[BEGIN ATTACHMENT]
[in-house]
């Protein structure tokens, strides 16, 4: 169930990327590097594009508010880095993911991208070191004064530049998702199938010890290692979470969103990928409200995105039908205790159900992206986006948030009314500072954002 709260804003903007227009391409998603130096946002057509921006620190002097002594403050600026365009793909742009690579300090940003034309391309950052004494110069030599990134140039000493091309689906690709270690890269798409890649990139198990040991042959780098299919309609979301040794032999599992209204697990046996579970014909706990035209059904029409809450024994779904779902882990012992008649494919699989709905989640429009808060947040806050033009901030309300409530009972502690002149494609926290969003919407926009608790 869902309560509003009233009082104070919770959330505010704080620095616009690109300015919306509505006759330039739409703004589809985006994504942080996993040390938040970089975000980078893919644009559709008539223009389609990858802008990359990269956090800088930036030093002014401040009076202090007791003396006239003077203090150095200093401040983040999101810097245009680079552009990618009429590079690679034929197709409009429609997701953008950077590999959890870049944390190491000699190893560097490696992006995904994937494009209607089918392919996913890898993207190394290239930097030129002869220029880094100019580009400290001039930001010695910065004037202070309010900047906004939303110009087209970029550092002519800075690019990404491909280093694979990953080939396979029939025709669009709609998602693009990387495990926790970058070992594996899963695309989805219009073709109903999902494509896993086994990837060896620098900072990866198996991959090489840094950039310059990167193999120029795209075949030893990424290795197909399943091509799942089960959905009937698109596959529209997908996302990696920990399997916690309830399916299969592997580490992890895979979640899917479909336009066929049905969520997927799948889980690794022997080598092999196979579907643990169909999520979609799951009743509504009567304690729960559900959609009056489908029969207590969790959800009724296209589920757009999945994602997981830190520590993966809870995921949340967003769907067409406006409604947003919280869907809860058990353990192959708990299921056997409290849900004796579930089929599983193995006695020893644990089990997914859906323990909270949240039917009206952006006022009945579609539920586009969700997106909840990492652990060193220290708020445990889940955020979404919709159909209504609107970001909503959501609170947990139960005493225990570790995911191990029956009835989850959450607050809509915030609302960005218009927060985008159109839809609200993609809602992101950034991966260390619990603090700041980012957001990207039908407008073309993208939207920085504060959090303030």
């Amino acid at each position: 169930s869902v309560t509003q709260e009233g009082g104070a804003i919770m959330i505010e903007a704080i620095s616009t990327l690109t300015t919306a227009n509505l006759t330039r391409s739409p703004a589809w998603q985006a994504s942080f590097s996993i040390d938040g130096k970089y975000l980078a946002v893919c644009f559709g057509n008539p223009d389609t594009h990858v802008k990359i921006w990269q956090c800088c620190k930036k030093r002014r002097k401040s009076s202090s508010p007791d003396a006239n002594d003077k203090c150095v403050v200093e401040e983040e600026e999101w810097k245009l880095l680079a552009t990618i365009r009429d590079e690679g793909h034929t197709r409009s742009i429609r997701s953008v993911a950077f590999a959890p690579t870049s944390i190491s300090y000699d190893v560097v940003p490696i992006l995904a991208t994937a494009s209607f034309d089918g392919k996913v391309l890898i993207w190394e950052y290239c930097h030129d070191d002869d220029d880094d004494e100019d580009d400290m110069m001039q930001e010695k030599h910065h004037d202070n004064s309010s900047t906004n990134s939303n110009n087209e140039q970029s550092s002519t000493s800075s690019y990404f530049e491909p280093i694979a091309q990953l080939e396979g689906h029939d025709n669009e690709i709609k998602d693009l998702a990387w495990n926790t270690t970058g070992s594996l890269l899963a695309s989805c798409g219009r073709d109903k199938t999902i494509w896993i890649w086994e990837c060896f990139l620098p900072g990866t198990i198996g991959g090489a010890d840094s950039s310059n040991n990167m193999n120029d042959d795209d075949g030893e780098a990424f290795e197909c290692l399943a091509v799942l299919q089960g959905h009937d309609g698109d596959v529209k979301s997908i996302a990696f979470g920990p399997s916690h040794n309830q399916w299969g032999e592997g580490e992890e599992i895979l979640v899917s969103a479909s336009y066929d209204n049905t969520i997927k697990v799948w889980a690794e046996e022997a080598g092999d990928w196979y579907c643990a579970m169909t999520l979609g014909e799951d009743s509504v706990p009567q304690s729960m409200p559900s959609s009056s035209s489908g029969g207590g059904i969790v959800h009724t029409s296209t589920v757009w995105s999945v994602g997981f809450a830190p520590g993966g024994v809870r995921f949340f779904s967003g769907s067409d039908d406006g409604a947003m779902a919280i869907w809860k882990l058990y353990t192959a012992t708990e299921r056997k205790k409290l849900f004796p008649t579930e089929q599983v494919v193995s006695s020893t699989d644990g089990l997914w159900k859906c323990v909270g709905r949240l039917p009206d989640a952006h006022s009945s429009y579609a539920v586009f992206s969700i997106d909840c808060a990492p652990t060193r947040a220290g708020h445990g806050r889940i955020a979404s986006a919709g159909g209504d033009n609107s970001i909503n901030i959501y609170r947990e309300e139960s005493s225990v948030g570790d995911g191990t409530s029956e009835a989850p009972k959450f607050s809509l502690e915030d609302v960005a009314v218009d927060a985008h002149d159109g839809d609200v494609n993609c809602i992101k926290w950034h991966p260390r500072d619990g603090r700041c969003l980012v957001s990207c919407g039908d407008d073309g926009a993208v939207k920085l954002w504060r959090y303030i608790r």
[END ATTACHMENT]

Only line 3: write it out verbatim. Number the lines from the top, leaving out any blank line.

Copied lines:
């Amino acid at each position: 169930s869902v309560t509003q709260e009233g009082g104070a804003i919770m959330i505010e903007a704080i620095s616009t990327l690109t300015t919306a227009n509505l006759t330039r391409s739409p703004a589809w998603q985006a994504s942080f590097s996993i040390d938040g130096k970089y975000l980078a946002v893919c644009f559709g057509n008539p223009d389609t594009h990858v802008k990359i921006w990269q956090c800088c620190k930036k030093r002014r002097k401040s009076s202090s508010p007791d003396a006239n002594d003077k203090c150095v403050v200093e401040e983040e600026e999101w810097k245009l880095l680079a552009t990618i365009r009429d590079e690679g793909h034929t197709r409009s742009i429609r997701s953008v993911a950077f590999a959890p690579t870049s944390i190491s300090y000699d190893v560097v940003p490696i992006l995904a991208t994937a494009s209607f034309d089918g392919k996913v391309l890898i993207w190394e950052y290239c930097h030129d070191d002869d220029d880094d004494e100019d580009d400290m110069m001039q930001e010695k030599h910065h004037d202070n004064s309010s900047t906004n990134s939303n110009n087209e140039q970029s550092s002519t000493s800075s690019y990404f530049e491909p280093i694979a091309q990953l080939e396979g689906h029939d025709n669009e690709i709609k998602d693009l998702a990387w495990n926790t270690t970058g070992s594996l890269l899963a695309s989805c798409g219009r073709d109903k199938t999902i494509w896993i890649w086994e990837c060896f990139l620098p900072g990866t198990i198996g991959g090489a010890d840094s950039s310059n040991n990167m193999n120029d042959d795209d075949g030893e780098a990424f290795e197909c290692l399943a091509v799942l299919q089960g959905h009937d309609g698109d596959v529209k979301s997908i996302a990696f979470g920990p399997s916690h040794n309830q399916w299969g032999e592997g580490e992890e599992i895979l979640v899917s969103a479909s336009y066929d209204n049905t969520i997927k697990v799948w889980a690794e046996e022997a080598g092999d990928w196979y579907c643990a579970m169909t999520l979609g014909e799951d009743s509504v706990p009567q304690s729960m409200p559900s959609s009056s035209s489908g029969g207590g059904i969790v959800h009724t029409s296209t589920v757009w995105s999945v994602g997981f809450a830190p520590g993966g024994v809870r995921f949340f779904s967003g769907s067409d039908d406006g409604a947003m779902a919280i869907w809860k882990l058990y353990t192959a012992t708990e299921r056997k205790k409290l849900f004796p008649t579930e089929q599983v494919v193995s006695s020893t699989d644990g089990l997914w159900k859906c323990v909270g709905r949240l039917p009206d989640a952006h006022s009945s429009y579609a539920v586009f992206s969700i997106d909840c808060a990492p652990t060193r947040a220290g708020h445990g806050r889940i955020a979404s986006a919709g159909g209504d033009n609107s970001i909503n901030i959501y609170r947990e309300e139960s005493s225990v948030g570790d995911g191990t409530s029956e009835a989850p009972k959450f607050s809509l502690e915030d609302v960005a009314v218009d927060a985008h002149d159109g839809d609200v494609n993609c809602i992101k926290w950034h991966p260390r500072d619990g603090r700041c969003l980012v957001s990207c919407g039908d407008d073309g926009a993208v939207k920085l954002w504060r959090y303030i608790r």